I didn't realize on Christmas eve 1968 that the next year will be the most pivotal period of my life. Overstatement? Not really because when we're 18-20 we're discovering the world outside our home, beyond the news on the television, stories in the newspapers, and the world outside the town limits. All by ourselves. And that's the pivotal point.
We had a normal Christmas with all the family, from the grandmothers to all three of us kids. My older brother had married and lived in Denver now after a year in Tulsa, Oklahoma. My older sister was home from community college in Grand Junction, Colorado. And I had finished the first quarter of my sophomore year at the University of Denver. I hated going there. My Dad required that I worked fulltime and pay a third of my tuition, something he didn't do for my other siblings. I wanted to go to Colorado State University or the University of Colorado.
In short, I wanted to go somewhere away but not far away. Both offered engineering schools, but my Dad has decided I should be a mechnical engineer, and within driving distance of home. But he said there wasn't the money. He had blown it on five years for my brother college at the University of Denver and the two years for my sister. There wasn't any more money and we had split the tuition costs between him, my brother and myself.
I worked 40-plus hours a week as a warehouseman at a local area department store. I worked at a local branch as the sole warehouseman unloading, stocking, and inventorying the goods and helping customers load their purchases into their vehicles. I also helped at the central warehouse unloading and stocking from trainloads of goods. All for $1.60 an hour while taking a fulltime engineering course load.
That is a recipe for disaster and it was. After my freshman year I was put on probation for my C average. There was just too little time and too much work and college. And I wasn't really ready for college. I enjoyed working for a change and having money, although most of it went to pay expenses to Dad for living at home, having a car and paying tuition and books (I bought all my books and supplies).
And the first quarter of my sophomore year wasn't any different. I thought I had a year to clean up my act, but I guessed wrong. On Christmas eve I got a registered letter from the College of Engineering. The family was cheerful and doing the things family do on Christmas eve in the house with too many people. Being joyous.
I took the letter to the top of the stairs to the basement, away from everyone. But Dad saw the letter and followed me. He sat down next to me. The stairs led to the basement Dad had refinished to have two bedrooms, a bathroom, a living room, a laundry room and a workshop. I was the only one using it after my brother left for work and marriage. I hated it as it was dark with only a few small windows.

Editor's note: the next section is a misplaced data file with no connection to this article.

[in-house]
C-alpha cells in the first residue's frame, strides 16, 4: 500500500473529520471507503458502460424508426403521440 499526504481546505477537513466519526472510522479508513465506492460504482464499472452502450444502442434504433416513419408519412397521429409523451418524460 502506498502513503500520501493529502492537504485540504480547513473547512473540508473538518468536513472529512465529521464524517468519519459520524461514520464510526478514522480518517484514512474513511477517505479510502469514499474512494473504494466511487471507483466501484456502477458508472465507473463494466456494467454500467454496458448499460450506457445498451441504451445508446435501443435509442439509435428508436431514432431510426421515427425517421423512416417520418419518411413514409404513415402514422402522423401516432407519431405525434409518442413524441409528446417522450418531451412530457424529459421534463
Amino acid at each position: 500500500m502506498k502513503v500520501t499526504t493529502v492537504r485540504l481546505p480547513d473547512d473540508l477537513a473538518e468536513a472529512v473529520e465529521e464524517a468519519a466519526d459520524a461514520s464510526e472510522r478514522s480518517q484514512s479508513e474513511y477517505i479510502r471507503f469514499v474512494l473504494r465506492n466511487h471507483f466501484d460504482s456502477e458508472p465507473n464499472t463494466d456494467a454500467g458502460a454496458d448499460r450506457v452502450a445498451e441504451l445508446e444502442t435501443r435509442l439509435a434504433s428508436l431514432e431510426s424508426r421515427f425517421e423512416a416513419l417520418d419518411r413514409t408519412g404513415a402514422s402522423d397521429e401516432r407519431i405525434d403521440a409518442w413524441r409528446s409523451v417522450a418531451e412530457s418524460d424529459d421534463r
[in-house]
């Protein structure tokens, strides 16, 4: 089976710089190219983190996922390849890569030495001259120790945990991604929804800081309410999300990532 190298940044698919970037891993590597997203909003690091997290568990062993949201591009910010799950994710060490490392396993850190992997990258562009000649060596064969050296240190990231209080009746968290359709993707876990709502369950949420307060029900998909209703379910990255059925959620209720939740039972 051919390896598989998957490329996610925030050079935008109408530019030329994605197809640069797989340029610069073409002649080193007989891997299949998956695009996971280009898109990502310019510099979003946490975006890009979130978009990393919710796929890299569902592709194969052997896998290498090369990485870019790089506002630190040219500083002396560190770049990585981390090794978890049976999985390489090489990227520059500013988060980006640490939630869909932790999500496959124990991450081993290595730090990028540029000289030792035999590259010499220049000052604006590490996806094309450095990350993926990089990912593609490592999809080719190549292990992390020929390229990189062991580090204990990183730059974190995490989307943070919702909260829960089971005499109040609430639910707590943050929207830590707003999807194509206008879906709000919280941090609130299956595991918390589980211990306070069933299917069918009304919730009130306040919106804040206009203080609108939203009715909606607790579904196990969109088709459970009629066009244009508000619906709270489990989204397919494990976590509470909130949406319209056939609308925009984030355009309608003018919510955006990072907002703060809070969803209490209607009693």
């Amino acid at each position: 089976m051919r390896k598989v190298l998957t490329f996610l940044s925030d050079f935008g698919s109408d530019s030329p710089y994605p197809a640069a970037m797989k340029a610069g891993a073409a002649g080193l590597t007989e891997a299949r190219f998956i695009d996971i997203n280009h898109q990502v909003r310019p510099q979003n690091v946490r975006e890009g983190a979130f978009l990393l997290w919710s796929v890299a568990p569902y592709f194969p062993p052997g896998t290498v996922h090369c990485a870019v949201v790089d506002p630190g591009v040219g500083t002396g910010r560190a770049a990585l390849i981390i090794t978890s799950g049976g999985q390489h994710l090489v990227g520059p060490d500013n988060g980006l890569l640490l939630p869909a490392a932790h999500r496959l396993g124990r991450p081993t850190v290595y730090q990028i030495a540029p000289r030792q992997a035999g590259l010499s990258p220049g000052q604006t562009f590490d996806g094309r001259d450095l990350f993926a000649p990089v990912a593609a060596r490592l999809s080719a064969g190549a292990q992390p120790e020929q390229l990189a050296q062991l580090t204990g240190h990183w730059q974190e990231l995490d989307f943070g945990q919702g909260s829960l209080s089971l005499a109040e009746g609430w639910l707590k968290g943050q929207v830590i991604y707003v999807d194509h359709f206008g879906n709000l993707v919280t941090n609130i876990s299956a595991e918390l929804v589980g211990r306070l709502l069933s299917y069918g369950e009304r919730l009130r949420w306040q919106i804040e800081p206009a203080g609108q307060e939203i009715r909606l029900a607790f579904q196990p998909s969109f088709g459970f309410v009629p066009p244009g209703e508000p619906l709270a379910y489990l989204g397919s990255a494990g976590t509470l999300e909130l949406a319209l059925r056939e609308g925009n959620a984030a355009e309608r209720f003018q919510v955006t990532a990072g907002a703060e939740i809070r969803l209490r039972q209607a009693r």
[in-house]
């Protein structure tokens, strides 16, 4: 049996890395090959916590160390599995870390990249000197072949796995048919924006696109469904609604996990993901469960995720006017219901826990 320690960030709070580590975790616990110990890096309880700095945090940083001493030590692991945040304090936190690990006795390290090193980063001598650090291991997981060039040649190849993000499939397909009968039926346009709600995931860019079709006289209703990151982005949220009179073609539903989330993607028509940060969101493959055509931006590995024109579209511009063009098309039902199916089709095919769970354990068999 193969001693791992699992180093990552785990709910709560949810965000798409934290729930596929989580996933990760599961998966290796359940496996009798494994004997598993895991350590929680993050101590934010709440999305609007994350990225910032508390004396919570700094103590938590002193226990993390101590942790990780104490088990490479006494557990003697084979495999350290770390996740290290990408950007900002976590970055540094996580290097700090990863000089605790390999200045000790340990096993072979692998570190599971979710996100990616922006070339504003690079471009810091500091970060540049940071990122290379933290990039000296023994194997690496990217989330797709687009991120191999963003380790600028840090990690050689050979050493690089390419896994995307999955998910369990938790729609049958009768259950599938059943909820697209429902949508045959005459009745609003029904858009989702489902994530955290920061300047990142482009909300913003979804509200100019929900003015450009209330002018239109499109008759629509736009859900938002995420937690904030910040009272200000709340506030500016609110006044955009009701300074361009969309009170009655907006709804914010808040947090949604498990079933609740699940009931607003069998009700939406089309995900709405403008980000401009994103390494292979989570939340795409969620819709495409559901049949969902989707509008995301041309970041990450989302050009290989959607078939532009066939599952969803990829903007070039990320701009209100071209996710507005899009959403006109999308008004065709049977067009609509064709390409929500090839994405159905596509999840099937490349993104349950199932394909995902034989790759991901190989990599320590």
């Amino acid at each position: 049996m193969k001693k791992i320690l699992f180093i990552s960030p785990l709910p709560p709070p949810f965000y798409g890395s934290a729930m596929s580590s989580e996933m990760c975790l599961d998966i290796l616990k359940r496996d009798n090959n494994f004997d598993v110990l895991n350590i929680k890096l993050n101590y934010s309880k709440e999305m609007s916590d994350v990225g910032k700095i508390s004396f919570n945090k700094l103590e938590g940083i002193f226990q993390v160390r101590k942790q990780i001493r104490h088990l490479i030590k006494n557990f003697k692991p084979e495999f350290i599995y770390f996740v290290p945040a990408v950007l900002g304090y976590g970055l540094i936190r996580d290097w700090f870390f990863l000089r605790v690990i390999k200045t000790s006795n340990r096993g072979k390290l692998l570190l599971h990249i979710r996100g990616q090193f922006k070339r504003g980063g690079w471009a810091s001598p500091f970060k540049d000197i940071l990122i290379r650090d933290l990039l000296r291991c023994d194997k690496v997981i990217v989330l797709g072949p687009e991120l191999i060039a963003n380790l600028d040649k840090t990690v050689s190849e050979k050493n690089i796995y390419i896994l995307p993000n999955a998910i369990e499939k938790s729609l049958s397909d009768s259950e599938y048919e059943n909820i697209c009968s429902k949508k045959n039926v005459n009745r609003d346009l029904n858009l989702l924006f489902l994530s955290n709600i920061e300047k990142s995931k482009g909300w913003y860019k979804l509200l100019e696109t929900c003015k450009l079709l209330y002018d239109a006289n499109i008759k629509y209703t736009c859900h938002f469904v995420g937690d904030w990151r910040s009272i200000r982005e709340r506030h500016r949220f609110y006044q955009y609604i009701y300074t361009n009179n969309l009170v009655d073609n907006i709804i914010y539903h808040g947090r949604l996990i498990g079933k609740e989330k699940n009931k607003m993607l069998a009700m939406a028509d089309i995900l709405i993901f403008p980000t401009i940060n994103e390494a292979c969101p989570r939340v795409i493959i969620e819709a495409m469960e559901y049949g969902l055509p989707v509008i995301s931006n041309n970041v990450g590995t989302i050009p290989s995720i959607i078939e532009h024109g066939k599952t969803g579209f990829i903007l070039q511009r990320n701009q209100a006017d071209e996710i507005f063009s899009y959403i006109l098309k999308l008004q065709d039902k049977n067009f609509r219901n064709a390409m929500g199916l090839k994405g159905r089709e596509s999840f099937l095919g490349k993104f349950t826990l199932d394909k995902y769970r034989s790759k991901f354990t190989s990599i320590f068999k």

My Dad had designed the floorplan around the steel support jacks holding the floor. The house was underbuilt and before we could really use it, all the floorbeams had to be reinforced or doubled and a longitudinal beam with support jacks added every 10 feet. This restricted the arrangement of the rooms. And I got the room farthest from the stairs and the darkest with one small window that wasn't much help.
I hated it for being so isolated in my home and in my life. It's why I often studied at college until I had to go to work and then go home to eat and sleep, to start the next day again. I hated weekends having to stay home when I wasn't working or studying. I was 19 and wanted to leave but didn't have the money. We all know this story of our youth.
I slowly opened the envelope and took out the one page letter. Addressed from the Dean of the College. It was short. It simply said I was hereby expelled and prohibited from enrolling in any more engineering classes. My name was sent to the university to decide if I could enroll in general education classes or other colleges. And my name was sent to the Selective Service that my student deferement should be reviewed.
I handed the letter to Dad, who silently read it, paused and said to me, "Son, I want you to have a life, just don't have it here." I asked him, "How long can I stay?" He responded, "Three months." He handed the letter back, stood up and returned to the family celebrations. I didn't say anything about the letter, and neither did Dad, and later in the month said I wasn't enrolling in the winter quarter.
In January I started receiving letters from the Army which stated, "Please feel out this form at your convenience and return it in 3 days." Really. I've never understood that statement. I even had to go through the Army's physical while filling out all the papers to enlist in the Air Force and given a March 7th report date. Just before I reported, I got my 1-A status from the Army.
My Dad and I didn't really speak after that letter. He had spent a 23 year career in the Air Force and only encouraged me to enlist in the Air Force and not the Army. I knew that because I didn't really want to go to Vietnam. I hate combat but I wanted to serve my country. The morning I reported no one said goodbye, I took a cab because both of my parents had to go to work and I had to report at 5:00 am even though I didn't leave for airport until late in the afternoon.
And so it was an interesting Christmas, and spun my life in a direction I never expected. My Dad and I never really reconciled our differences, but that's another story.